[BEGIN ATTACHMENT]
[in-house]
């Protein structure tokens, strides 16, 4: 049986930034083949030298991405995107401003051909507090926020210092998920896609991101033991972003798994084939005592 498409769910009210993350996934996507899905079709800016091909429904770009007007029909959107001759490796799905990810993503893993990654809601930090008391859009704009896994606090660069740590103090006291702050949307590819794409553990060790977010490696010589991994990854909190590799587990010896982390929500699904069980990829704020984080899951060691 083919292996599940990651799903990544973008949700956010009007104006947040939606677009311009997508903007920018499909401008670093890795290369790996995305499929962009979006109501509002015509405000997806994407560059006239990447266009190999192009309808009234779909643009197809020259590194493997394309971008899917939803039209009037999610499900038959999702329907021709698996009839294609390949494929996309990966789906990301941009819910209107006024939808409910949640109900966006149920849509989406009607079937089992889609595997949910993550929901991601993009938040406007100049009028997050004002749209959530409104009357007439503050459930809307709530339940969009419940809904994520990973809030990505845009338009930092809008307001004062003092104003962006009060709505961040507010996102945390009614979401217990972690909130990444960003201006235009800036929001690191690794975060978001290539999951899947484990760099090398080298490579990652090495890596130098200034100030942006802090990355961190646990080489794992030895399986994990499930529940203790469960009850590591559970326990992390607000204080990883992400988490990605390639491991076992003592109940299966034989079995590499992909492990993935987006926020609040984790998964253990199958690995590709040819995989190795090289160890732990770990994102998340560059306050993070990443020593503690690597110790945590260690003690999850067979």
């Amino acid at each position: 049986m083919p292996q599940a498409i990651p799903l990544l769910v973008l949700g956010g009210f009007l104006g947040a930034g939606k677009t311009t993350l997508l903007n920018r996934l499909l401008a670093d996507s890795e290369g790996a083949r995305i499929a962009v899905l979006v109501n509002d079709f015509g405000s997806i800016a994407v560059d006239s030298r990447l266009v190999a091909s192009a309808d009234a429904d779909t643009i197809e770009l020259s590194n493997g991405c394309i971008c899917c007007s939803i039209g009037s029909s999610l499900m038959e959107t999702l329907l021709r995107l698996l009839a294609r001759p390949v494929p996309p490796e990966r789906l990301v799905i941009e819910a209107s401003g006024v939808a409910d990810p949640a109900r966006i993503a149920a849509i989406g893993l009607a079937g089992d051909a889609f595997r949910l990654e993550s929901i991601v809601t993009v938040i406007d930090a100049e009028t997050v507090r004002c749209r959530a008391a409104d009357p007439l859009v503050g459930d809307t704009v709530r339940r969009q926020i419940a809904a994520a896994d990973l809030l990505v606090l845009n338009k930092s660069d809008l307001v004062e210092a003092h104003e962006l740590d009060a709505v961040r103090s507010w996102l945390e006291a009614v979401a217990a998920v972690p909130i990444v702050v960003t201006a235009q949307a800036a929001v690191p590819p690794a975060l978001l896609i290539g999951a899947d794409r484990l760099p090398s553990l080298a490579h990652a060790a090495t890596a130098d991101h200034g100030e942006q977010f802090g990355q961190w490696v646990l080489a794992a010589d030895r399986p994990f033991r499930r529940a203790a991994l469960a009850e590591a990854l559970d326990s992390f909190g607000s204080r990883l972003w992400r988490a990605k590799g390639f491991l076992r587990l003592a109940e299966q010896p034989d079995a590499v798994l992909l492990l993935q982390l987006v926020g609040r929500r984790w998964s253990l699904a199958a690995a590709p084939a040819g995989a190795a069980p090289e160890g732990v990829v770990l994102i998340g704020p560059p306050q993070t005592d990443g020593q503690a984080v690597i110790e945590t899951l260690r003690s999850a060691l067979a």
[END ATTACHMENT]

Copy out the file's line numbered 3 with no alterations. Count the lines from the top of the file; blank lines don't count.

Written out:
């Amino acid at each position: 049986m083919p292996q599940a498409i990651p799903l990544l769910v973008l949700g956010g009210f009007l104006g947040a930034g939606k677009t311009t993350l997508l903007n920018r996934l499909l401008a670093d996507s890795e290369g790996a083949r995305i499929a962009v899905l979006v109501n509002d079709f015509g405000s997806i800016a994407v560059d006239s030298r990447l266009v190999a091909s192009a309808d009234a429904d779909t643009i197809e770009l020259s590194n493997g991405c394309i971008c899917c007007s939803i039209g009037s029909s999610l499900m038959e959107t999702l329907l021709r995107l698996l009839a294609r001759p390949v494929p996309p490796e990966r789906l990301v799905i941009e819910a209107s401003g006024v939808a409910d990810p949640a109900r966006i993503a149920a849509i989406g893993l009607a079937g089992d051909a889609f595997r949910l990654e993550s929901i991601v809601t993009v938040i406007d930090a100049e009028t997050v507090r004002c749209r959530a008391a409104d009357p007439l859009v503050g459930d809307t704009v709530r339940r969009q926020i419940a809904a994520a896994d990973l809030l990505v606090l845009n338009k930092s660069d809008l307001v004062e210092a003092h104003e962006l740590d009060a709505v961040r103090s507010w996102l945390e006291a009614v979401a217990a998920v972690p909130i990444v702050v960003t201006a235009q949307a800036a929001v690191p590819p690794a975060l978001l896609i290539g999951a899947d794409r484990l760099p090398s553990l080298a490579h990652a060790a090495t890596a130098d991101h200034g100030e942006q977010f802090g990355q961190w490696v646990l080489a794992a010589d030895r399986p994990f033991r499930r529940a203790a991994l469960a009850e590591a990854l559970d326990s992390f909190g607000s204080r990883l972003w992400r988490a990605k590799g390639f491991l076992r587990l003592a109940e299966q010896p034989d079995a590499v798994l992909l492990l993935q982390l987006v926020g609040r929500r984790w998964s253990l699904a199958a690995a590709p084939a040819g995989a190795a069980p090289e160890g732990v990829v770990l994102i998340g704020p560059p306050q993070t005592d990443g020593q503690a984080v690597i110790e945590t899951l260690r003690s999850a060691l067979a």